Experts fear new conflicts after a study published this week showed most Germans doubt the Western and Islamic worlds can peacefully coexist. Mistrust of the 3 million Muslims living in Germany appears to be growing.
In spite of official attempts to promote dialog among religions, distrust of Islam continues to grow, with 60 percent of Germans expecting tension between traditional German society and immigrants from Muslim countries, according to an Allensbach study commissioned by the Frankfurter Allgemeine Zeitung newspaper.
“Germans are increasingly of the opinion that a lasting, peaceful coexistence with the Islamic world will not be possible,” the researchers said in the survey. Some 56 percent of Germans said they believed a “clash of cultures” already exists, partly a result of recent incidents that received a large amount of media attention, according to the survey’s authors Elisabeth Noelle and Thomas Petersen.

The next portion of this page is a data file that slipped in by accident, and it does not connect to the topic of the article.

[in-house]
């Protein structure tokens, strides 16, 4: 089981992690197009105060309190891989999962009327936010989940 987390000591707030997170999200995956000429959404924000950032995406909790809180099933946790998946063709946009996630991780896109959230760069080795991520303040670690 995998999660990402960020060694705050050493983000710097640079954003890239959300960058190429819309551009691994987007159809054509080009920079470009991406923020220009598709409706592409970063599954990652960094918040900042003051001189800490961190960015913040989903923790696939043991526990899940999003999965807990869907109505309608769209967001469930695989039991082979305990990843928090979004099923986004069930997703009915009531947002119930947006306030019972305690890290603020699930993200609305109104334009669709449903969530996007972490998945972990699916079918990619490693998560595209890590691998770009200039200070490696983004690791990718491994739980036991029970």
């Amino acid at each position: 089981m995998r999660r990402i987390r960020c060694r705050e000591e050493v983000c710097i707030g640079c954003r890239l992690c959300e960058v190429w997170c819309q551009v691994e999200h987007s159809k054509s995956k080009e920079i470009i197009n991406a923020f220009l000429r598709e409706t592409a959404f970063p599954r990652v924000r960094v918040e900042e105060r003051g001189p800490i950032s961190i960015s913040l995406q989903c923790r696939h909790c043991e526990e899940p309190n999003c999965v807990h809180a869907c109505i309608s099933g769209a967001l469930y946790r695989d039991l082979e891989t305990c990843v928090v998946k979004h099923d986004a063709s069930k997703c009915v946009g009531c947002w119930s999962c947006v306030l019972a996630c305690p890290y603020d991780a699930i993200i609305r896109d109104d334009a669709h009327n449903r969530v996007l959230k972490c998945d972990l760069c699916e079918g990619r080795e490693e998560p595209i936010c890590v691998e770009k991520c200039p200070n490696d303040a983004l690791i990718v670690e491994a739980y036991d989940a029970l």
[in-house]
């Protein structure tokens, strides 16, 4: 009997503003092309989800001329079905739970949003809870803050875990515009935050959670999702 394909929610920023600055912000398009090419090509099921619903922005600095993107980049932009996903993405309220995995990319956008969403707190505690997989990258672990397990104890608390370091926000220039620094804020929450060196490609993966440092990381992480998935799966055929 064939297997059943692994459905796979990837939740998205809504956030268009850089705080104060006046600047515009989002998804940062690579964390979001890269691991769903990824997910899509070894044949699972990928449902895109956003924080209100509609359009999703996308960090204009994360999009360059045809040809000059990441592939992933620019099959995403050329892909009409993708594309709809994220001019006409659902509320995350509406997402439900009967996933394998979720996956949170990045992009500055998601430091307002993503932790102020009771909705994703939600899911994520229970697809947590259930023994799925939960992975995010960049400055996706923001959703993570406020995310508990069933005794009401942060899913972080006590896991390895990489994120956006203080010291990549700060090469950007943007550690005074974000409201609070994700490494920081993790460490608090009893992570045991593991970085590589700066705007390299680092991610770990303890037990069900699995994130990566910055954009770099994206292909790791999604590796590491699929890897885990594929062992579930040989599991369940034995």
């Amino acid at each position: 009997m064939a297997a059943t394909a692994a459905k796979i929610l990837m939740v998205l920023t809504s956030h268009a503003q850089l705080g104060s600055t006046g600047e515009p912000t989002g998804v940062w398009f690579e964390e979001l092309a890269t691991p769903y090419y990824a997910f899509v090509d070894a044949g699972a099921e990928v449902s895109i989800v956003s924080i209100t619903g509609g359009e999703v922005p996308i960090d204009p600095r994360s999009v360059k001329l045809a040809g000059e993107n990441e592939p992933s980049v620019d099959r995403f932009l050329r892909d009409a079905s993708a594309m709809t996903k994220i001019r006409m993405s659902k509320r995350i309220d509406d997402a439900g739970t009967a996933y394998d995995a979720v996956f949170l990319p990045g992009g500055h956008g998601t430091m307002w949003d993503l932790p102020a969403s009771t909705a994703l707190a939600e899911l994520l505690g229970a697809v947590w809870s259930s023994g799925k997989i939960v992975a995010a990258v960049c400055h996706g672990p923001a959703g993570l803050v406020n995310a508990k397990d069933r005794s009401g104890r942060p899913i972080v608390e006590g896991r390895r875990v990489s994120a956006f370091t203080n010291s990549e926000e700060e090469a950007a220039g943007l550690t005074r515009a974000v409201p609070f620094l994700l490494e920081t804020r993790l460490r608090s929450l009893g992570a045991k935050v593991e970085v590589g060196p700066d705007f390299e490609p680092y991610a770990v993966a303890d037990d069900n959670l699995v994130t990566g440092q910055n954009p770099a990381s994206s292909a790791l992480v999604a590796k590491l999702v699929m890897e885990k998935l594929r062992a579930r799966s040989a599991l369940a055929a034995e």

The Allensbach survey of 1,076 German adults in early May found that 83% of the respondents associated Islam with “fanaticism,” an increase of 8% from a similar poll in 2004. Over 71% believed Islam to be “intolerant,” a rise from 66% in 2004; 62% saw it as “backward,” up from 49%; while 60% saw it as “undemocratic,” an increase of 8% since 2004. Only 8% of the survey participants characterized Islam as peaceful. When asked what keyword or phrase they associated with Islam, 91% of respondents stated that Islam implied discrimination against women.
40% of the participants said they would favor curtailing Germany’s constitutionally guaranteed right of freedom of religion in order to safeguard national security. Asked if there should be a ban on the building of mosques in Germany as long as Saudi Arabia and other Islamic states banned church construction, 56% agreed, the survey found.